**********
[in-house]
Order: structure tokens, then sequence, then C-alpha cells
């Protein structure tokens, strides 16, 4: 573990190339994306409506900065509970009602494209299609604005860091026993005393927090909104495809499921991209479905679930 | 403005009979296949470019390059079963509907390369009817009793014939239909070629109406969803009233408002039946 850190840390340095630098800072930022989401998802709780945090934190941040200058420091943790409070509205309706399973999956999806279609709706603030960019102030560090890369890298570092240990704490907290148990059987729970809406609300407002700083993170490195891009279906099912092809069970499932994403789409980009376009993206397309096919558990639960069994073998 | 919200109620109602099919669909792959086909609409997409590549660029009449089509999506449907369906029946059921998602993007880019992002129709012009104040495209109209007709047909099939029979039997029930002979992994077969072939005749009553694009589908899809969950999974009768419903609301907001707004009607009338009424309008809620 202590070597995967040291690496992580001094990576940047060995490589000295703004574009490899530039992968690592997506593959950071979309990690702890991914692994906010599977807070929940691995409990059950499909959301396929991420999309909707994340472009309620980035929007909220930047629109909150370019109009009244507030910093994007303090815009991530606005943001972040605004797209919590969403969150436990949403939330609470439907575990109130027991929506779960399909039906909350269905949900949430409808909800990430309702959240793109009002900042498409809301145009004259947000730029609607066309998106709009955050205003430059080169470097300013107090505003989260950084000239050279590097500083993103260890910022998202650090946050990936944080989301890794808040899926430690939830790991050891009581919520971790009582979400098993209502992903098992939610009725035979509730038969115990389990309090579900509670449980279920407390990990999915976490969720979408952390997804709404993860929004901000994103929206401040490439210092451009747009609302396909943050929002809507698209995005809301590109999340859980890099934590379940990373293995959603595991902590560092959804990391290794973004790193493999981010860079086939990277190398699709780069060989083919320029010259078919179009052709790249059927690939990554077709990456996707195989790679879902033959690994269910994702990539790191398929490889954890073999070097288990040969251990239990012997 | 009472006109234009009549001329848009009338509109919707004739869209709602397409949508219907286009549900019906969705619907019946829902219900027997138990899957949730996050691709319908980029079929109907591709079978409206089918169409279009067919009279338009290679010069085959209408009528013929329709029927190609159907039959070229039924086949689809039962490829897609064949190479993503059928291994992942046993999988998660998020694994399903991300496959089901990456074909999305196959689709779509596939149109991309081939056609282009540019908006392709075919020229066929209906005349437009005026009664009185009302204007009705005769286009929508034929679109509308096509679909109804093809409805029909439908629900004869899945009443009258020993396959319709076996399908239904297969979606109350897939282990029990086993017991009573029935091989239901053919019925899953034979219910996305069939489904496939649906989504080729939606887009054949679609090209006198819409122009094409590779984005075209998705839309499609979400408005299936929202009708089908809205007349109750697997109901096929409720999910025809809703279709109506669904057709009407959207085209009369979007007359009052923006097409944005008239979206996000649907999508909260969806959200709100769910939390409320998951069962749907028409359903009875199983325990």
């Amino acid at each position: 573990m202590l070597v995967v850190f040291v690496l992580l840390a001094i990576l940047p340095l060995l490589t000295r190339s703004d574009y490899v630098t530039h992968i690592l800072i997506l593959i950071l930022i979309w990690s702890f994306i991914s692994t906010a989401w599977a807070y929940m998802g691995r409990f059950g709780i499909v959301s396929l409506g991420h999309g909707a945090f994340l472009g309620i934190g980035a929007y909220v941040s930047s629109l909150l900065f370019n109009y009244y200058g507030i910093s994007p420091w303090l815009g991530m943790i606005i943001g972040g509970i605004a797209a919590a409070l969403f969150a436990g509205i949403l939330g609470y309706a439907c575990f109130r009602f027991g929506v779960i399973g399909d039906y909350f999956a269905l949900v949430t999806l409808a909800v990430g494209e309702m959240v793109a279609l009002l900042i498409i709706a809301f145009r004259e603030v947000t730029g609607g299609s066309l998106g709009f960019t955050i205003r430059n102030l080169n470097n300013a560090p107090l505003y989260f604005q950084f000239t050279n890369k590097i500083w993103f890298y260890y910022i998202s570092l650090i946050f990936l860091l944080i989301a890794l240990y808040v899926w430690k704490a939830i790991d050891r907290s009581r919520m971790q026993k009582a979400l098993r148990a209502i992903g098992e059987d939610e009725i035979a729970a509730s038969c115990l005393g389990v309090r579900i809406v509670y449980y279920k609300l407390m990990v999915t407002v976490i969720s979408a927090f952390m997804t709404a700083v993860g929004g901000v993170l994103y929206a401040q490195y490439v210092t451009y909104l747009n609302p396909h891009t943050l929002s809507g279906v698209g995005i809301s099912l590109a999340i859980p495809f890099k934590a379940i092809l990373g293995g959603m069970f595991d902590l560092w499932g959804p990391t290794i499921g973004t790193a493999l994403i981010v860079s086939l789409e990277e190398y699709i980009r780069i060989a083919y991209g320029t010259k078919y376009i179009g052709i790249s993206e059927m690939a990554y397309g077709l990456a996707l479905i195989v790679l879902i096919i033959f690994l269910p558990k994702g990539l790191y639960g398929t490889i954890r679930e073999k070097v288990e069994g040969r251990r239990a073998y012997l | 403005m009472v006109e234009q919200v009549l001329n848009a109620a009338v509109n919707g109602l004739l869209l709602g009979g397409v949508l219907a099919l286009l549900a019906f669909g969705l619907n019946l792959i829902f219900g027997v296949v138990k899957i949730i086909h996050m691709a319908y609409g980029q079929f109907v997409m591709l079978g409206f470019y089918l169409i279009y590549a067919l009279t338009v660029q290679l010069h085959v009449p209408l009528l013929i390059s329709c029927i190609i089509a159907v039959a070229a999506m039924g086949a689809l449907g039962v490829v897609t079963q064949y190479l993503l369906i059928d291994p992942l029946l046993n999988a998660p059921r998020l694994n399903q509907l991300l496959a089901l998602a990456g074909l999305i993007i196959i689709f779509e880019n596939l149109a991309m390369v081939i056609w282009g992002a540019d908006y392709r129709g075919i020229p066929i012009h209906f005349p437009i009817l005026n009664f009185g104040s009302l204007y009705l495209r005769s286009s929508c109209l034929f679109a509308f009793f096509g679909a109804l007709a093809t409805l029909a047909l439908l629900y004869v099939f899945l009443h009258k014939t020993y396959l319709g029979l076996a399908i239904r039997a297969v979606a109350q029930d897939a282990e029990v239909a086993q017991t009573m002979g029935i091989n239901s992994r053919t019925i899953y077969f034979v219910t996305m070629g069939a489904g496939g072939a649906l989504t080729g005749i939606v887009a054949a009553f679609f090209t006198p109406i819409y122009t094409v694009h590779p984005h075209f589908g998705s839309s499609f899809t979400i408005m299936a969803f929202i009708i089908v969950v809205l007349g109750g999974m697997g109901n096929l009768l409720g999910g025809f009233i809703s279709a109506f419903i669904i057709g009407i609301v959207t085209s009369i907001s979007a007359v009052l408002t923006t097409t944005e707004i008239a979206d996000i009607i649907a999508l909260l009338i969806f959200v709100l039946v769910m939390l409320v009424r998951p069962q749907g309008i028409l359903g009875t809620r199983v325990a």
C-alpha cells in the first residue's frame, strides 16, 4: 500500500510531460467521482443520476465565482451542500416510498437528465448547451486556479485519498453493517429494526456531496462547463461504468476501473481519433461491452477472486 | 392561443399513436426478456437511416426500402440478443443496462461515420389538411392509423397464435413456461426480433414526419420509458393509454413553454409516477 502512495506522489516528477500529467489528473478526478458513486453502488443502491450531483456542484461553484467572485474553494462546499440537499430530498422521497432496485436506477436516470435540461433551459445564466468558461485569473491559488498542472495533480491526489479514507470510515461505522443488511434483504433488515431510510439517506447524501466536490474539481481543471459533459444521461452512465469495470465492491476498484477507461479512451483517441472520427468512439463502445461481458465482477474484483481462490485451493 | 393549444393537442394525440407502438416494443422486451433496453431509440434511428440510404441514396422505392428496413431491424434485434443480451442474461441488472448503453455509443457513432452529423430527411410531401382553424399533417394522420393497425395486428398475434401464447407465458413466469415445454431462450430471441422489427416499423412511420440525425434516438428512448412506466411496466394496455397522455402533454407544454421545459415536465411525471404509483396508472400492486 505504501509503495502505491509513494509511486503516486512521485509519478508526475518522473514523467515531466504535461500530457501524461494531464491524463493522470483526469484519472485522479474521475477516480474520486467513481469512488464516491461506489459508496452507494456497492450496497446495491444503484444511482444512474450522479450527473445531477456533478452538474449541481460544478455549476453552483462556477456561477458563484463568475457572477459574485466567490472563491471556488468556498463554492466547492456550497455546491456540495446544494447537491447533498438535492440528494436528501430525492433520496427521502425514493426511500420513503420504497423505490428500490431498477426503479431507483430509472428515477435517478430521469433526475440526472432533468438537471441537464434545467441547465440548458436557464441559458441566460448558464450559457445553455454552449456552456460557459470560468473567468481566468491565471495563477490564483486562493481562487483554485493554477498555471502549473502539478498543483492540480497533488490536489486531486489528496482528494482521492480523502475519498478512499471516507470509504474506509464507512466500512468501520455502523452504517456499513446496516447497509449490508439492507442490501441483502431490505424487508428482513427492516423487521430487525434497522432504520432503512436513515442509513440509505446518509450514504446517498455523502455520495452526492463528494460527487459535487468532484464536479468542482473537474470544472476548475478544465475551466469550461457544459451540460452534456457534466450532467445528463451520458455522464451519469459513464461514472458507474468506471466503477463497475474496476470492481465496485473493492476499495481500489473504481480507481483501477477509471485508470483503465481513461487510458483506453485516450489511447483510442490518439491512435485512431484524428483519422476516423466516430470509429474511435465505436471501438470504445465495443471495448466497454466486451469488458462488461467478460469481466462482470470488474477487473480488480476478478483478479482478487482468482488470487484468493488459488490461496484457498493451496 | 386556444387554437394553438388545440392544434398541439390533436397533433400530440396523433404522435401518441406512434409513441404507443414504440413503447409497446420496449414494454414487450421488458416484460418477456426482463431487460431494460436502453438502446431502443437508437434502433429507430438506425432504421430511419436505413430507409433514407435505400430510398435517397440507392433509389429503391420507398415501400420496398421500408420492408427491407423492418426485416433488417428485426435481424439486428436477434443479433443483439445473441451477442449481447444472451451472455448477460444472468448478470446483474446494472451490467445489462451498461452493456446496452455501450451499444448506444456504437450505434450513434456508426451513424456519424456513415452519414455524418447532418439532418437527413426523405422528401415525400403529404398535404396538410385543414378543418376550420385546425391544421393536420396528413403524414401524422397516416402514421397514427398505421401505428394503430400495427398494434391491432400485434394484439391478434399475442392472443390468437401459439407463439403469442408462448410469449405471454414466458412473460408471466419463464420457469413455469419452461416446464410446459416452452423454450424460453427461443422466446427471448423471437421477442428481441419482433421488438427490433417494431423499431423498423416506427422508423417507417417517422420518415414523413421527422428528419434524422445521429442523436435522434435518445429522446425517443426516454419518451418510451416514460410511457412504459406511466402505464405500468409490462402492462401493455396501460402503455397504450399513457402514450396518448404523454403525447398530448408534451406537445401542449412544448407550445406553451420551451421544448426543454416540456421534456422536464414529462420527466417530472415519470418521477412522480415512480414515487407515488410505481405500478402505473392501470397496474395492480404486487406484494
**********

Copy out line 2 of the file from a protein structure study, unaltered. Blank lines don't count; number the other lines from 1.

Order: structure tokens, then sequence, then C-alpha cells